Windows 10 Update Schedule Could Change

John Lister's picture

Microsoft is reportedly planning to only have one major update to Windows 10 next year. It could be a permanent switch and appears inspired by requests to have Microsoft spend more time testing updates before releasing it to the public.

The idea with Windows 10, sometimes dubbed 'Software as a Service', was to ditch the old model of releasing a totally new version of Windows every few years. Instead, Microsoft has based updates around a mix of security updates (either monthly or as needed for the most serious problems), monthly tweaks and fixes, and then two major updates each year.

New Features Bring New Bugs

As a general rule, these bi-annual updates are where any significant new features are added. The idea is that once a user has Windows 10, they will get new features indefinitely, though gradually PCs running outdated versions of Windows 10 won't get the latest updates.

The problem is that some recent major updates have not only had bugs and compatibility problems, but have sparked off a vicious cycle where Microsoft issues a "one-off" patch to fix said problems only to introduce new bugs that necessitate another patch, and so on.

After an update this fall, the next major update was originally expected in April or May 2021. That's now been officially delayed in order to avoid clashing with Microsoft releasing Windows 10X, a special version of the system designed for dual-screen devices.

Annual Updates The New Model

However, inside sources suggest the April/May update won't just be delayed, but will instead be the only such big update for Windows 10 in 2021. The naming of specific updates may get a little confusing, but the key point is that "one big update a year" could become the norm. (Source:

One possible explanation for such a shift is that working on two major updates to Windows 10 each year and then adding in either one or two major updates to Windows 10X could simply mean too much work for Microsoft.

However, another benefit would be that having a full 12-months between major Windows 10 updates could allow a longer period to test the update on a wide range of "real world" computers with as many different components, drivers and software combinations as possible. (Source:

What's Your Opinion?

Would you be happy with only one major update a year? Would you take the option to not have any new features on Windows but instead just get security and performance fixes? Overall, do you prefer the Windows 10 update system to the old model of a new version of Windows every few years?

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Navy vet's picture

The less updates, the better, since most updates usually require some troubleshooting. I'd be fine with monthly security patches.

gi7omy's picture

Try full update every 10 days or so in the Fast ring LOL

nospam_5346's picture

I opt for security updates only as I don’t use the features I currently have and don’t need more features I am not going to use. I haven’t found one Windows 10 feature I currently use. And at least one feature I previously used in Windows 7 was removed in Windows 10 making it less useful to me.

Make feature updates optional. I wouldn’t mind driver updates.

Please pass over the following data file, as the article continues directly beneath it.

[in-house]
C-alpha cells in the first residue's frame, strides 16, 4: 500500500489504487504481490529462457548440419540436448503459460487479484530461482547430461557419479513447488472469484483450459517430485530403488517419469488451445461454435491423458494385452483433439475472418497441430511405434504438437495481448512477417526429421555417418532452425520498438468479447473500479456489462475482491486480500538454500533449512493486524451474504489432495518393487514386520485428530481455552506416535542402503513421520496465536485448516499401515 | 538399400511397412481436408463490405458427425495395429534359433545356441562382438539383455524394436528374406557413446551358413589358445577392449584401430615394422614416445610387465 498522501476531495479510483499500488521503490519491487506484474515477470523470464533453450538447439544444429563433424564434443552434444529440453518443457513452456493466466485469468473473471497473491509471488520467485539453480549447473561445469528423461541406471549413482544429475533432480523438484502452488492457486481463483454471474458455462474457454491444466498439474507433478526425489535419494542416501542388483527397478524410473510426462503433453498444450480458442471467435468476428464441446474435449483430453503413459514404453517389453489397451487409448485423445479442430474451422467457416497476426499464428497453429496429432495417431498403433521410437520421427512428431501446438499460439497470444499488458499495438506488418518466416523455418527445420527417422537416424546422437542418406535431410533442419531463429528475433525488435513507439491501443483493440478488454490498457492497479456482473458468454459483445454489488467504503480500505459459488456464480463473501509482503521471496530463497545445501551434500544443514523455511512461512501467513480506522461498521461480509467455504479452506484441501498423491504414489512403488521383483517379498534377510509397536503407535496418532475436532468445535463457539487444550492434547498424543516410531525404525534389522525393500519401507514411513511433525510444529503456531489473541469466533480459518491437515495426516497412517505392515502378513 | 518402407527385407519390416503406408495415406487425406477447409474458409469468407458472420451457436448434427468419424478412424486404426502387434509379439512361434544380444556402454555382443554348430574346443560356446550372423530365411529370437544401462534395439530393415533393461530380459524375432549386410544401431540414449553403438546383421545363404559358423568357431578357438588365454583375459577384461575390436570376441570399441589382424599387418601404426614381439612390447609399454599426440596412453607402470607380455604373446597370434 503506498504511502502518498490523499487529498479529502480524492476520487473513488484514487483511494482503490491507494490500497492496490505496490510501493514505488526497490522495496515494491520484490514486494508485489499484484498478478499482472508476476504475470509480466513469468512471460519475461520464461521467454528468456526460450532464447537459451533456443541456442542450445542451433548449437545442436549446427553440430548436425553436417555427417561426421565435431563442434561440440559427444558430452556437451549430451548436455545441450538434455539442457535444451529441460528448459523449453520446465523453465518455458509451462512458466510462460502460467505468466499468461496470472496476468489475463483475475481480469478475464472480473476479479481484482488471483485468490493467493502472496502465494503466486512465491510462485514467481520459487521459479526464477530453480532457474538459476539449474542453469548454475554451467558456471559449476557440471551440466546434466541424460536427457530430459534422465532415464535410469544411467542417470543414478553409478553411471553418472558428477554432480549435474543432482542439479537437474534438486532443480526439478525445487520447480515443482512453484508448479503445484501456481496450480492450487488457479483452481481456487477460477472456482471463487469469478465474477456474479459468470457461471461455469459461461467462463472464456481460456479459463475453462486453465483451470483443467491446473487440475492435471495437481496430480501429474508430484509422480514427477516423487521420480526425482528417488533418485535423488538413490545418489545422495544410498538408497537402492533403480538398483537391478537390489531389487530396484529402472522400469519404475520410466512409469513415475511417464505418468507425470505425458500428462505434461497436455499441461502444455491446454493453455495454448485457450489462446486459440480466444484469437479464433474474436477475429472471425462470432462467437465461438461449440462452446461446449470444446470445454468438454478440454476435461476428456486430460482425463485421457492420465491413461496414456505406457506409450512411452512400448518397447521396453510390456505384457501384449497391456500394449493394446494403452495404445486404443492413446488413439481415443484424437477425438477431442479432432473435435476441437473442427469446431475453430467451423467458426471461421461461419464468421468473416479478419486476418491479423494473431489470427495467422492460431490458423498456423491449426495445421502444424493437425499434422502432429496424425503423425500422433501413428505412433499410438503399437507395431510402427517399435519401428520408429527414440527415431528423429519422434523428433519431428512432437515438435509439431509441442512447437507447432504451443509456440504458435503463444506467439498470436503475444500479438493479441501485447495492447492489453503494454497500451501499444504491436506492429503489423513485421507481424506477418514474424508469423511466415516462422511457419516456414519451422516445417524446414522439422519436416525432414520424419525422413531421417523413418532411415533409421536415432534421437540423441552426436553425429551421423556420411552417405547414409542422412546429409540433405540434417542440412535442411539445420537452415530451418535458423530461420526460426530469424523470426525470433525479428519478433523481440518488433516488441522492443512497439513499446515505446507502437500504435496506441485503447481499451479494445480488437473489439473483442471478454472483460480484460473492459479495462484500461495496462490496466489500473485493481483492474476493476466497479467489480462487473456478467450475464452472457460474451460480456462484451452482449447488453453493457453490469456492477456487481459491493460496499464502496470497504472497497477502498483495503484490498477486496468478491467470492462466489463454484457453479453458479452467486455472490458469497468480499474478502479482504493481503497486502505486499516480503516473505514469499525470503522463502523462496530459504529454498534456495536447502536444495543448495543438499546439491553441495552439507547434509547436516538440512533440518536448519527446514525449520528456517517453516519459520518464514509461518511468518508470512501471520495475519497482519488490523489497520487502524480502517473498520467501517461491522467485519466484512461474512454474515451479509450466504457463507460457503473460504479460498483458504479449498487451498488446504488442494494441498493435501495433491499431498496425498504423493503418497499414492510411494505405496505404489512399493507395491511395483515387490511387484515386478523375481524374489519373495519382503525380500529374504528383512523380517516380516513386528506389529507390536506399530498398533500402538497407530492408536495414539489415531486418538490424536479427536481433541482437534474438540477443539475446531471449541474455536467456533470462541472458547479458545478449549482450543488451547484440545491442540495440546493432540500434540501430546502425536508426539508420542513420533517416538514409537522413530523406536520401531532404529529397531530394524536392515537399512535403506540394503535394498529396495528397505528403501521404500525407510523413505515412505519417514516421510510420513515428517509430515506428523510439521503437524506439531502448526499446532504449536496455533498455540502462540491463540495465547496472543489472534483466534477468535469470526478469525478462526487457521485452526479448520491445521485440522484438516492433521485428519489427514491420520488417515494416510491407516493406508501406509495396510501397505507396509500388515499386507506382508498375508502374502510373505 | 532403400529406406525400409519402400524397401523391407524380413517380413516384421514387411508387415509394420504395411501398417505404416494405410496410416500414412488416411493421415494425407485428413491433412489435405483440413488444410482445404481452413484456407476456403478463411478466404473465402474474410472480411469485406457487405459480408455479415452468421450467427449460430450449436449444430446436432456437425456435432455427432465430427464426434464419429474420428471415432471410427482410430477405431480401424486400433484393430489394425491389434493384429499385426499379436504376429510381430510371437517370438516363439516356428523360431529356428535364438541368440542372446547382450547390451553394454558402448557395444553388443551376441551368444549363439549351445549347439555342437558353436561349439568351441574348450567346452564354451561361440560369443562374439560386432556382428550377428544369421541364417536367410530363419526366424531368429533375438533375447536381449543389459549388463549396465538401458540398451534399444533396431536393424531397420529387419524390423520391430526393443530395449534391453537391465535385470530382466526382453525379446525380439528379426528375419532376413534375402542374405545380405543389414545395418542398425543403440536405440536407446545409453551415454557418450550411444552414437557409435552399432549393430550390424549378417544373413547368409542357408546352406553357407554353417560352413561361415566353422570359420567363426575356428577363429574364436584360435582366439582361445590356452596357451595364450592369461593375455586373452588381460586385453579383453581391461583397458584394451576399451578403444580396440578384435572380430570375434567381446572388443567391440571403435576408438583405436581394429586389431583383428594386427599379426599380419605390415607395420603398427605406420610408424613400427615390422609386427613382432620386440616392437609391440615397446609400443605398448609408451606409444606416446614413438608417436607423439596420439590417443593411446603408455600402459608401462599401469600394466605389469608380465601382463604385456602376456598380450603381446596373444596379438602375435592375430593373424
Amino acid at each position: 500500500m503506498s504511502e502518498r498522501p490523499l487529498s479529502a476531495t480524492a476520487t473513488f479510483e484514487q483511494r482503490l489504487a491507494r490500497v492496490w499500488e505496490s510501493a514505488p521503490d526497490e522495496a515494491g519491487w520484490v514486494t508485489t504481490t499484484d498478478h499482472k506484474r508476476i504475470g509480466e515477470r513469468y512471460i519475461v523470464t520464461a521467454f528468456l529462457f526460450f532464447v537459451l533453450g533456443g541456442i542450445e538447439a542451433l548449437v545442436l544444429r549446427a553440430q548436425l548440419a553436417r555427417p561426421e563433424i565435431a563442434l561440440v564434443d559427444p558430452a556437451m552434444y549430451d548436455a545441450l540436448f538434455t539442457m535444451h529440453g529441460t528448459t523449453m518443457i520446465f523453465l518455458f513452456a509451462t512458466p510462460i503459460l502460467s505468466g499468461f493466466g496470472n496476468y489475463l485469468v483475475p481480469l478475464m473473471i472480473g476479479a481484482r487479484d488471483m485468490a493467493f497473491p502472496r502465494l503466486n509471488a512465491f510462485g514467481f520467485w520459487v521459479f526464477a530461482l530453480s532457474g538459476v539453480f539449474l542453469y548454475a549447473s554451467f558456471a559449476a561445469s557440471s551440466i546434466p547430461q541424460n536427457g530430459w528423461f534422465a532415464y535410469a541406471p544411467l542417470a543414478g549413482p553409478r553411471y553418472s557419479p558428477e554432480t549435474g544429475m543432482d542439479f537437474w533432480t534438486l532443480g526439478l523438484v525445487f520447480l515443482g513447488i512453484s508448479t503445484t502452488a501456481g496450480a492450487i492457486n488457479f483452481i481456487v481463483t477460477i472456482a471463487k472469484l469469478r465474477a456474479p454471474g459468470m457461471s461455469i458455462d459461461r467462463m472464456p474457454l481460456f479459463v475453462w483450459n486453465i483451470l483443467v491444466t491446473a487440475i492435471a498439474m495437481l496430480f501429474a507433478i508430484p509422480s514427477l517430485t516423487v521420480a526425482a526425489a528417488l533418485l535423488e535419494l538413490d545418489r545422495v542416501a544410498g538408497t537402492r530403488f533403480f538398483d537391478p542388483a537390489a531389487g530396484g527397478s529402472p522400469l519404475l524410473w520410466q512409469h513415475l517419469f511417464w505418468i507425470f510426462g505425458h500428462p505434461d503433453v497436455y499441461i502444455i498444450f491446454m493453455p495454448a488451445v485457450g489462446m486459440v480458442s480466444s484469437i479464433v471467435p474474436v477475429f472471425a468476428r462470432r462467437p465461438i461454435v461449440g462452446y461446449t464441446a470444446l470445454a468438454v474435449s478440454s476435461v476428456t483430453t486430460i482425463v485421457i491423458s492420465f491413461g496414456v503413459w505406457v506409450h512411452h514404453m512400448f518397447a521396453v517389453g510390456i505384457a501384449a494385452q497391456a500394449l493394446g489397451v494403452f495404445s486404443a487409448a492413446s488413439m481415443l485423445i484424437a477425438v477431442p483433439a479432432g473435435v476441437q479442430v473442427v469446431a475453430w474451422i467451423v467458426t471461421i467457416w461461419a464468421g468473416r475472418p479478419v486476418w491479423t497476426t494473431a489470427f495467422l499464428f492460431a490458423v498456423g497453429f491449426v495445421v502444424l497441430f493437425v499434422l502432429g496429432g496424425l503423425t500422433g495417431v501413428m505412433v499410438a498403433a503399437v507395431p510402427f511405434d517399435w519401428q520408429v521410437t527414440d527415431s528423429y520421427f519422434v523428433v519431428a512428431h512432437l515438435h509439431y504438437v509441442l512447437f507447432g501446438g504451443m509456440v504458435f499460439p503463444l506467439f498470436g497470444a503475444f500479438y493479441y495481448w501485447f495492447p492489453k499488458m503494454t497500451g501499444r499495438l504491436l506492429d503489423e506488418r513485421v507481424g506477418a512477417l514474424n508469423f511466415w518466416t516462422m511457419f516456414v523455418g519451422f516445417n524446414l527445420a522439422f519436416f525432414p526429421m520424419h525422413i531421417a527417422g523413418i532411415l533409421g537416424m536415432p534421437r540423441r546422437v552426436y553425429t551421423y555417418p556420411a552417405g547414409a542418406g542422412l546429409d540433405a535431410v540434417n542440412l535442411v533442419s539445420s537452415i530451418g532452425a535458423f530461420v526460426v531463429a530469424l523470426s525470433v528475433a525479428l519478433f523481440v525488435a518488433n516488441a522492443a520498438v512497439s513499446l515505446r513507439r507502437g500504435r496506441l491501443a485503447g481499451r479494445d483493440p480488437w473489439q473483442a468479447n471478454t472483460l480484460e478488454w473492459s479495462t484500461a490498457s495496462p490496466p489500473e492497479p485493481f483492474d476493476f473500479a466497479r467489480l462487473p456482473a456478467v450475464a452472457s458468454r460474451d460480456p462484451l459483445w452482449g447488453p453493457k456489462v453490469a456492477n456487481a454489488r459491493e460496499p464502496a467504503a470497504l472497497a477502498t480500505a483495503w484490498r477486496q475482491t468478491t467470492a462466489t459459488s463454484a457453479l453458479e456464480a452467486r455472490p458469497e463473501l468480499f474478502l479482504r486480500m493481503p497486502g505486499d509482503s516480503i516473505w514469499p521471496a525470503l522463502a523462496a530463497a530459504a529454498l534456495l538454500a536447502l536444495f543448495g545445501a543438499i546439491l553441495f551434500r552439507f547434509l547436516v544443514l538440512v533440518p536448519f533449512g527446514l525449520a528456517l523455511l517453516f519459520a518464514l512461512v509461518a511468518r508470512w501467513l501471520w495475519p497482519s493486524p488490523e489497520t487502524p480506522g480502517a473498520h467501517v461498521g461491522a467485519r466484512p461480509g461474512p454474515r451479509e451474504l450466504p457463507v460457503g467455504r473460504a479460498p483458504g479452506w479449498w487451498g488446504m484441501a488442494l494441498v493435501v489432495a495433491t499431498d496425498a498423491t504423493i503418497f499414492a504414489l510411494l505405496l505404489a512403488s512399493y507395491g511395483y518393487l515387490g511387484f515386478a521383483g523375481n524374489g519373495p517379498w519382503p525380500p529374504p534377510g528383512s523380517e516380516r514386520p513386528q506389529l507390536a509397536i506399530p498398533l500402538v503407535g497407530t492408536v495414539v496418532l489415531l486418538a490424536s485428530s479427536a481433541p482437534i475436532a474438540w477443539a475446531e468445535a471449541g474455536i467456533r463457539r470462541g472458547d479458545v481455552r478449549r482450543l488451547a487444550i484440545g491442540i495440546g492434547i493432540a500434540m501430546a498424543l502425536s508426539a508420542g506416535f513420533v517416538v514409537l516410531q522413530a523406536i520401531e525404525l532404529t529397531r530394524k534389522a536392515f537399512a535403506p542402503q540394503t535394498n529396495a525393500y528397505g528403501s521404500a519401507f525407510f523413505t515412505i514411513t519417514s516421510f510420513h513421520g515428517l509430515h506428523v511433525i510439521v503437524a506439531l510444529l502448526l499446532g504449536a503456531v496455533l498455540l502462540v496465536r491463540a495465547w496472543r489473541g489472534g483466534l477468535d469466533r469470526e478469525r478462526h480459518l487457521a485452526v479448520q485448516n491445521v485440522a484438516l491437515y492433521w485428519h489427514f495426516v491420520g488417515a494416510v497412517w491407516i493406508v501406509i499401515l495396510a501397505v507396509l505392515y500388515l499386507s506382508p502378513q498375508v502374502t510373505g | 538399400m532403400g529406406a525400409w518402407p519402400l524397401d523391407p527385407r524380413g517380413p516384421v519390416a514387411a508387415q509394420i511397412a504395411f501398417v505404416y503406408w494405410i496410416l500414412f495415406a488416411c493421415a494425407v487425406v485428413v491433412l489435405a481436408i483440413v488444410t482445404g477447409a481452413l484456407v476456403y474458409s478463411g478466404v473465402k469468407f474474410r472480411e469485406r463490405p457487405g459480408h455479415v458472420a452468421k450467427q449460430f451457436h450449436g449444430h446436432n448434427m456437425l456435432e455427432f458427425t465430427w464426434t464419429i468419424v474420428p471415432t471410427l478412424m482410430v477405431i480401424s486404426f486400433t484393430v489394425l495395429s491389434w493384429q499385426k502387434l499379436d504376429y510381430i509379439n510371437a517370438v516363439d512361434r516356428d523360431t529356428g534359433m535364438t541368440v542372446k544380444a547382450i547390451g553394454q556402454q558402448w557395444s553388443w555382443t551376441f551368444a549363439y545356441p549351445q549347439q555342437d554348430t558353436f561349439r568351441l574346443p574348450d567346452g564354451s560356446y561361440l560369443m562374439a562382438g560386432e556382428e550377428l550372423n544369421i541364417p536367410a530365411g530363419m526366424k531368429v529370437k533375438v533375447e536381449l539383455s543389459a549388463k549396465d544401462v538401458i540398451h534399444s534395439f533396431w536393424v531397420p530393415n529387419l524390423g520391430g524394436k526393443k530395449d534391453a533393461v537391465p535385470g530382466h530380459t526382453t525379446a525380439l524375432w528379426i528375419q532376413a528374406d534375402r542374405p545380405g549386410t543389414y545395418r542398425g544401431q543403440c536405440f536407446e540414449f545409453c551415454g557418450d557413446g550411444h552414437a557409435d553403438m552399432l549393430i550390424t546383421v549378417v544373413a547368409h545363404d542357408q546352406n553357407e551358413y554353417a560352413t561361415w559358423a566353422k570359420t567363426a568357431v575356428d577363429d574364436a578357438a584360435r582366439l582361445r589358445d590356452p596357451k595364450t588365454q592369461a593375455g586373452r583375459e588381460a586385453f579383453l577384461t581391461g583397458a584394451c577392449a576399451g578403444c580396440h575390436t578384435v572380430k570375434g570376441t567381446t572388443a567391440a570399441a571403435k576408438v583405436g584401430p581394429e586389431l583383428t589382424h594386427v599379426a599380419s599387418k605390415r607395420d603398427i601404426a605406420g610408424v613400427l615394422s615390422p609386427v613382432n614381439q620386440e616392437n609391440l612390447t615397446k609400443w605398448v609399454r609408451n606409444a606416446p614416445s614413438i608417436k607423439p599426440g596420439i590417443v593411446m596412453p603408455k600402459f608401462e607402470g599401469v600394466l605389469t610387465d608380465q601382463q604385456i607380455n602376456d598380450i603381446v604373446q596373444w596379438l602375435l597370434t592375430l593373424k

buzzallnight's picture

only be one version that would work on everything, computers, tablets, touch screens, game consoles....

So much for that idea.....

Since Win 10 has been out over 5 years without a total redo and it sucks doggie do
using the M$ naming convention of skipping the odd number after a total failure
the release next year should be Win 12, software that is not a service and

Every single feature should be able to be shut off and removed easily.
Instead of a whole set of new ICONs which you know they are working on now
it should include as options the
Win 7
and 98 user interfaces!!!!!!!!!
Call it the welcome back to windows we will stop screwing with you now version.

rebrich's picture

I only received the 2004 update on August 25 and since then my computer freezes randomly and without any way to restart except to hold down the power button. I'd much prefer security and bug fixes one time a month and a well-tested yearly update, preferable one that actually works.

jcgrande's picture

I received my Win 10 2004 update which appeared to download normally but for the first time this MS update completely blew up my desktop computer. It would only boot-up to the initial screen and disabled my wireless mouse and keyboard so I could not get to the sign on screen. Despite my efforts couldn’t get anything done so I have taken it to the local computer repair to have a SSD installed with a clean Win 10 installed and hope to be able to access my original HDD.

russoule's picture

Microsoft issues this stuff as "updates", but it is really NEW software in competition with Android. If Microsoft were to do it like Android and update EVERYTHING on a system, it might make sense from a security point of view. But just like Android, the updates are only partially security oriented and mostly "Try THIS! It's a new great blah,blah,blah".

Like other posters here, I rarely use any of the so-called "improvements" that come with an "update", but rely on my actual software that has been in use for a few years. For instance, why would MS force my system to have the capability of 3D printing,viewing,creating if I don't want it and haven't requested it? The XBox software is the same thing. I will never use an XBox in the future at all and I resent having to eliminate the darn software every time a "new update" is forced on me.

Get rid of the extraneous junk, Microsoft. THAT would be the best update you could devise.